I hope it will take a raga like it took darbari and turned it by it’s head in Kuch ajab khail with a brilliant music arrangement. Some people heard music in the video, others plainly concentrated on why shafqat amanat ali khan was wearing shades in the studio..Kuch ajab khail kartaar ke indeed!
I hope it will wake up a lot of people to sheer awesomeness of a song that can be fused with anything (In this case a simple village song wherein the girls are being asked to get ready and visit a gathering nearby), still it can make you dance…Yes! I am talking about THIS!
I hope you get yet another lion or a lioness from Balochistan who can charm us like Akhtar chanal Zahri did with Dannah pa daanah. I refer to him as the Pied Piper from Balochistan.
I hope it will continue to have the lovely set of backup vocal singers who are undoubtedly the best we have ever come across. Rachel and Zoe just light up every song when they are around, just like all the musicians who are a part of the set up.
I hope it will make me float again like I do every time I hear Senraan Ra Baairya. Didn’t know you can make someone smile and cry in the same song keeping the old world charm intact and the fusion very contemporary.
Lastly, I hope it will erase one more line from these wrinkles (that divide us) like it has done every year so that we can sit and sway together to music because quite frankly, everything else is just a waste of time…
रागों की छनक से पूछ के देखेंगे कि वो पाकिस्तानी है या हिन्दुस्तानी..
So Sri Rohail Hyatt, over to you, Sir!
July 12, 2012
Asli maal, chakwal group, Cokestudio, Cokestudio pakistan, dasht e tanhai, farhad, farhan rais khan, fusion, iqbal bano, meesha shafi, original meesha shafi, Overload, rachel viccaji, rohail hyatt, Symt, zoe viccaji
Dasht e tanhai – Meesha shafi starts this with a soulful touch (with minimal music) and the composition comes to life with the typical ‘CokeStudio-sque’ style with all the music hitting us barely 2 minute in the song. The comparison with the Iqbal bano’s version is an obvious ‘Go-to’ topic for this. I haven’t heard it in a long time and although the traces remained in my head, I didn’t (And I WON’T) compare the notes between the two. This beautiful composition deserves (like all the CokeStudio compositions) to be evaluated stand alone, in it’s entirety. Towards the end, the violin makes up for the ‘Goosebumps’ factor. This would have been tough for Meesha to sing along with this reasonably fast paced music arrangement. Still, she is Meesha and she does it with aplomb. This will grow on you if you don’t like it already. 2 Thumbs up!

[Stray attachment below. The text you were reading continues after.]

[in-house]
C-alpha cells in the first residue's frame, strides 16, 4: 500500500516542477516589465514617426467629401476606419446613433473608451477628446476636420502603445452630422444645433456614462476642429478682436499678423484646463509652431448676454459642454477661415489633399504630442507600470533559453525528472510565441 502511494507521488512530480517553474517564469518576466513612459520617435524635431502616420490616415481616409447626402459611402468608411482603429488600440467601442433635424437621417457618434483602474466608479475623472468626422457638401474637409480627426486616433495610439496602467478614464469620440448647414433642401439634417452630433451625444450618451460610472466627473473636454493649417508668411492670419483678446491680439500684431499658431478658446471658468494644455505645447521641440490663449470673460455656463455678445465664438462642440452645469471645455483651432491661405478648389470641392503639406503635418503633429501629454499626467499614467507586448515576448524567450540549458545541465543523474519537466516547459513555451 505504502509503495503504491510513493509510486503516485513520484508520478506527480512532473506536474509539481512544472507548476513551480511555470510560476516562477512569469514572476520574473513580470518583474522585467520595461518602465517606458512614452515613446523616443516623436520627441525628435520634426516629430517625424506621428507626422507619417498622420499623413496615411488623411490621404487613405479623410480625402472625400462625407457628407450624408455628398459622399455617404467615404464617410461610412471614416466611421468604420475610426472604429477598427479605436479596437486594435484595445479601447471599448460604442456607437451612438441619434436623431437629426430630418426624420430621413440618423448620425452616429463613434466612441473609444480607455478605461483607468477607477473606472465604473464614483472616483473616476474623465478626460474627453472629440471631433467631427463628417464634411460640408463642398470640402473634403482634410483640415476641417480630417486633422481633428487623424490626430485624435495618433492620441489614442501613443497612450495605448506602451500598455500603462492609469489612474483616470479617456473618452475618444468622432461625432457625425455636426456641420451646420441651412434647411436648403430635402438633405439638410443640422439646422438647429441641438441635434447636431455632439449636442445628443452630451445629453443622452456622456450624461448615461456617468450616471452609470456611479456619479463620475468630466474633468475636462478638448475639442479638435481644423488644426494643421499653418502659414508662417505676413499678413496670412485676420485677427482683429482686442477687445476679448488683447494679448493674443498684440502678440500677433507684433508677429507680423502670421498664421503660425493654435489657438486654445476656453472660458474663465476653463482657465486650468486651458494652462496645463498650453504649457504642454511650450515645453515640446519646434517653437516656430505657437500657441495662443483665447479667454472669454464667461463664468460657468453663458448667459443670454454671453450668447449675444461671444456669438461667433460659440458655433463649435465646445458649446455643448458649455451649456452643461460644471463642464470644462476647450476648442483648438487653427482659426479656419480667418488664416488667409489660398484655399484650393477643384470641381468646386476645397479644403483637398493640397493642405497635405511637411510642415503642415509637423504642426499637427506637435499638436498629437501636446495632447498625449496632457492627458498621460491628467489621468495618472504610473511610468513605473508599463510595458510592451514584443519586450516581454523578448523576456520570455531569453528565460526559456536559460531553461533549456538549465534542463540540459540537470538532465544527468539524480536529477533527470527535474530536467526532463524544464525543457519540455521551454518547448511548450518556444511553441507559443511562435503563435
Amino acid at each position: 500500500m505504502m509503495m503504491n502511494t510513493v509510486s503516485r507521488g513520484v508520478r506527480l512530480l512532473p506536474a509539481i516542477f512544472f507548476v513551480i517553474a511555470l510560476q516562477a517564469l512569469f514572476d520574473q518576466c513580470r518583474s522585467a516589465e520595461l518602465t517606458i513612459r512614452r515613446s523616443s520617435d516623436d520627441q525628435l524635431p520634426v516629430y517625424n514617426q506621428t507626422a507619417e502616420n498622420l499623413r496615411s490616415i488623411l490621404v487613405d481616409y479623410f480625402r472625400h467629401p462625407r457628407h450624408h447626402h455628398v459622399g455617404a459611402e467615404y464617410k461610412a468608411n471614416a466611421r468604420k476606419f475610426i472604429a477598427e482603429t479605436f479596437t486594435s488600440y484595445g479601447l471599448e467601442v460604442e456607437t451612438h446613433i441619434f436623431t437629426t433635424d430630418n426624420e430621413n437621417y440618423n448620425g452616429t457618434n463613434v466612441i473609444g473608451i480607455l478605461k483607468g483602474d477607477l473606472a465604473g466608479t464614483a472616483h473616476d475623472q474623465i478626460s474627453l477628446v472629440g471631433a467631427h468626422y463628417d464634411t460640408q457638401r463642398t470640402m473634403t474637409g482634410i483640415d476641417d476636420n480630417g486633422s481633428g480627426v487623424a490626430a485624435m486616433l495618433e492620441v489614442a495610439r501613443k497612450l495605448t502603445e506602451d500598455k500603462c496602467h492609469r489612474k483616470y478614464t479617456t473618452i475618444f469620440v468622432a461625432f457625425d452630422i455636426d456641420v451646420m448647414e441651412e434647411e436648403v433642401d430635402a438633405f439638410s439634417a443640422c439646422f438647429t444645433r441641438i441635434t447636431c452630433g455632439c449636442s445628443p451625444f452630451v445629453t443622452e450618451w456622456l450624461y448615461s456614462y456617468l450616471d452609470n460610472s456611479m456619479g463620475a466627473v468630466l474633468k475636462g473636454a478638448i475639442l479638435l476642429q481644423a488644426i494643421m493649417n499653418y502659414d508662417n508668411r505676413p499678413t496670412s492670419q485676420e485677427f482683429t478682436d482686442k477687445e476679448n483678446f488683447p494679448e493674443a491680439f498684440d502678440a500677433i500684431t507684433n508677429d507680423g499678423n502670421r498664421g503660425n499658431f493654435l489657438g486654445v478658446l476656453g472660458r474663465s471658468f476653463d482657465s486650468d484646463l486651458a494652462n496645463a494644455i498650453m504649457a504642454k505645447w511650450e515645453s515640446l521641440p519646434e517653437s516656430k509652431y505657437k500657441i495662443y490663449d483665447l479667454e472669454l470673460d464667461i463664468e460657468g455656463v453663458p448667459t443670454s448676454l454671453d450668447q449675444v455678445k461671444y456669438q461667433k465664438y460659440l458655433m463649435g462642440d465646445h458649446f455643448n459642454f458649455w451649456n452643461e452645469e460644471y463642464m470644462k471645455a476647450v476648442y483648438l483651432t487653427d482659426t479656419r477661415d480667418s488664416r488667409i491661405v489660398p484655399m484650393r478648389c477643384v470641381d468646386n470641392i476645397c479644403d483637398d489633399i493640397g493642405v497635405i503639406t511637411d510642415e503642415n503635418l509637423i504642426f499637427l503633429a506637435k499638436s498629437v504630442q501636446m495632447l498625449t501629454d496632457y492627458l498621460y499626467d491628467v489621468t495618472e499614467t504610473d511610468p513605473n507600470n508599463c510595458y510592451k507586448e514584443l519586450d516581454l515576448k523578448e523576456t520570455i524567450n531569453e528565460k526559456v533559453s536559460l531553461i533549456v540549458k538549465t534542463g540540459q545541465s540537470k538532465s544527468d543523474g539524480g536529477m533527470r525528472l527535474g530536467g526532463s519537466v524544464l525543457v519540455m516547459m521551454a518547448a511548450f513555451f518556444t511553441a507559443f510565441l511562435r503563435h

Koi Labda – The talented Viccaji sisters start this song along with Symt. Like the previous song by Symt, it appears perfectly rehearsed and very sharp as he takes us via various by shades of love and the way he leaves on ‘Har kisi nu mukammal jahan nahi milta’, Only Sanam Marvi could have picked it up.
I couldn’t help feel that the portion of Sanam Marvi was recorded separately but I might be wrong. (As per the CokeStudio website, Sanam was brought later. I apologize for this) Sanam sticks to her familiar territory and Symt takes it over splendidly. My vote to Symt for this one.
Mahi – Bang! And then it dies! Farhad then holds the microphone for us. The song has a very slow start and the magnificent shehnai holds the listener close and lets Farhad take us through as he sings about the search for his beloved. From 2:44 minutes, the song picks up the pace and then it dies down almost immediately as Farhad takes to the drums and shehnai makes a heroic comeback in the song. Like Charkha Nolakha, this one also doesn’t have a definite hook and has a lot of music to its credit. The voice that Farhad has isn’t (in my view) suited for loud alaaps and that’s the only blip on this otherwise above average song.
Waah Waah Jhulaara – The Superb Chakwal group this time get a solo song and they sing a beautiful song about how time takes everything from us. The super talented Viccaji sisters have a special role to play in this song as well. The magnificent joint alaaps and long taans that chakwal group takes is the stuff legend (and folk music) is made of. The music is kept at a minimum dominated by Guitar, Dholak and drums. The simplicity of singing style (that reminds me the way Aarti is done in temples) will bowl you over because of sheer impact this group leaves on your mind. Easily, the find of this season and I do hope we get to hear more from this group (Cokestudio or un-cokestudio wise).
Seher – In one of the firsts, CokeStudio Pakistan recorded this track (without Farhan Rais khan) (source – cokestudio.com.pk) and Farhan Rais khan was invited later to play to the track. It’s pure Sitar magic and with the bad habits infused in our minds (thanks to below average intellects of people calling anything as ‘fusion’ these days), this track takes ‘fusion’ to another level altogether. Never loud. Never ‘on display’. Quietly soothing and insanely beautiful. Did I forget to mention the backup vocals by Viccaji sisters in this as well? This is a ‘forever in the folder’ sort of a track. You just can’t delete this from your music library. Simple.